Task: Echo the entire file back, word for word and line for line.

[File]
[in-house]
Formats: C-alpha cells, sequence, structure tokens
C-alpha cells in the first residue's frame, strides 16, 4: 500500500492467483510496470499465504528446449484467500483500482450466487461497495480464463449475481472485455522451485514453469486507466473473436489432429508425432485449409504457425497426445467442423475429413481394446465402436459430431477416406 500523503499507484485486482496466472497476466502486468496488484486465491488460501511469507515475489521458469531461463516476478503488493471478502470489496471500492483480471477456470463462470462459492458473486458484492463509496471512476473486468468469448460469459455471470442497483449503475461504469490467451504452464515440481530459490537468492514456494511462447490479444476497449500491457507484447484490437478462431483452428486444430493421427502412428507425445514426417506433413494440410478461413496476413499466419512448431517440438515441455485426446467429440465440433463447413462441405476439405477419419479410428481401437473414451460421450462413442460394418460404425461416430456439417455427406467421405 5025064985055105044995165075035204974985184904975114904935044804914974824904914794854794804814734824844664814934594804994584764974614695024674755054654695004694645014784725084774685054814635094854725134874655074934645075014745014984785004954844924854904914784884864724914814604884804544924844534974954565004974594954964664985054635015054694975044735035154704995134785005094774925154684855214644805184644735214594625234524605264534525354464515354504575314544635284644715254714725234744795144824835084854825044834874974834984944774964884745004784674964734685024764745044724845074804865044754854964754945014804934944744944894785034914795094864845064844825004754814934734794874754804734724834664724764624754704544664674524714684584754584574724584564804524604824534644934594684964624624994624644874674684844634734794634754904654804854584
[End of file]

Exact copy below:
[in-house]
Formats: C-alpha cells, sequence, structure tokens
C-alpha cells in the first residue's frame, strides 16, 4: 500500500492467483510496470499465504528446449484467500483500482450466487461497495480464463449475481472485455522451485514453469486507466473473436489432429508425432485449409504457425497426445467442423475429413481394446465402436459430431477416406 500523503499507484485486482496466472497476466502486468496488484486465491488460501511469507515475489521458469531461463516476478503488493471478502470489496471500492483480471477456470463462470462459492458473486458484492463509496471512476473486468468469448460469459455471470442497483449503475461504469490467451504452464515440481530459490537468492514456494511462447490479444476497449500491457507484447484490437478462431483452428486444430493421427502412428507425445514426417506433413494440410478461413496476413499466419512448431517440438515441455485426446467429440465440433463447413462441405476439405477419419479410428481401437473414451460421450462413442460394418460404425461416430456439417455427406467421405 5025064985055105044995165075035204974985184904975114904935044804914974824904914794854794804814734824844664814934594804994584764974614695024674755054654695004694645014784725084774685054814635094854725134874655074934645075014745014984785004954844924854904914784884864724914814604884804544924844534974954565004974594954964664985054635015054694975044735035154704995134785005094774925154684855214644805184644735214594625234524605264534525354464515354504575314544635284644715254714725234744795144824835084854825044834874974834984944774964884745004784674964734685024764745044724845074804865044754854964754945014804934944744944894785034914795094864845064844825004754814934734794874754804734724834664724764624754704544664674524714684584754584574724584564804524604824534644934594684964624624994624644874674684844634734794634754904654804854584